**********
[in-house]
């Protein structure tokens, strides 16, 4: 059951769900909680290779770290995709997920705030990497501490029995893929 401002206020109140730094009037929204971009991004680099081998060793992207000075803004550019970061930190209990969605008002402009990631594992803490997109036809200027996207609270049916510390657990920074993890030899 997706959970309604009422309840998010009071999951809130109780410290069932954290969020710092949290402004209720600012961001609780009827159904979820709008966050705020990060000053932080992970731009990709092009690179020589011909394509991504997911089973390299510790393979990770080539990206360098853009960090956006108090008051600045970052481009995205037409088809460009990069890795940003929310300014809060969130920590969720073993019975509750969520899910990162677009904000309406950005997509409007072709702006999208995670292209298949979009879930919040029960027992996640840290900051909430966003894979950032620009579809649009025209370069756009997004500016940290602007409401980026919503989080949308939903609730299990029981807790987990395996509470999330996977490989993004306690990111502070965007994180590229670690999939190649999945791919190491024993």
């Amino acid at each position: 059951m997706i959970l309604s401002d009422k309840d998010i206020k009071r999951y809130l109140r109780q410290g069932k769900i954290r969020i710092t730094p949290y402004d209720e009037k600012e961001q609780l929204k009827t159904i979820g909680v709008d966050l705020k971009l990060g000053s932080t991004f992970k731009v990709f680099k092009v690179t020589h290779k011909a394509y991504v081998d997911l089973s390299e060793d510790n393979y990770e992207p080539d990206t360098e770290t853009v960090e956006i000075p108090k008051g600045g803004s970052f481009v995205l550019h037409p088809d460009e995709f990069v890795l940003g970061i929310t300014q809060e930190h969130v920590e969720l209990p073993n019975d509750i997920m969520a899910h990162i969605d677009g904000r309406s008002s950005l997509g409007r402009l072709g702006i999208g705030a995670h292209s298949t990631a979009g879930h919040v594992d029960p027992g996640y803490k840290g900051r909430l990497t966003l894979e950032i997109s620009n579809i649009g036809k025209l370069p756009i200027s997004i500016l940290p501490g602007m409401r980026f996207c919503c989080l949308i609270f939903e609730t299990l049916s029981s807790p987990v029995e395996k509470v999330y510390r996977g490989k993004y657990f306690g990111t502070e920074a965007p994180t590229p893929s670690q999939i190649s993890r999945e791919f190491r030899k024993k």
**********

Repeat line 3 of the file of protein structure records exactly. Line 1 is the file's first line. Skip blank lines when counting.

């Amino acid at each position: 059951m997706i959970l309604s401002d009422k309840d998010i206020k009071r999951y809130l109140r109780q410290g069932k769900i954290r969020i710092t730094p949290y402004d209720e009037k600012e961001q609780l929204k009827t159904i979820g909680v709008d966050l705020k971009l990060g000053s932080t991004f992970k731009v990709f680099k092009v690179t020589h290779k011909a394509y991504v081998d997911l089973s390299e060793d510790n393979y990770e992207p080539d990206t360098e770290t853009v960090e956006i000075p108090k008051g600045g803004s970052f481009v995205l550019h037409p088809d460009e995709f990069v890795l940003g970061i929310t300014q809060e930190h969130v920590e969720l209990p073993n019975d509750i997920m969520a899910h990162i969605d677009g904000r309406s008002s950005l997509g409007r402009l072709g702006i999208g705030a995670h292209s298949t990631a979009g879930h919040v594992d029960p027992g996640y803490k840290g900051r909430l990497t966003l894979e950032i997109s620009n579809i649009g036809k025209l370069p756009i200027s997004i500016l940290p501490g602007m409401r980026f996207c919503c989080l949308i609270f939903e609730t299990l049916s029981s807790p987990v029995e395996k509470v999330y510390r996977g490989k993004y657990f306690g990111t502070e920074a965007p994180t590229p893929s670690q999939i190649s993890r999945e791919f190491r030899k024993k």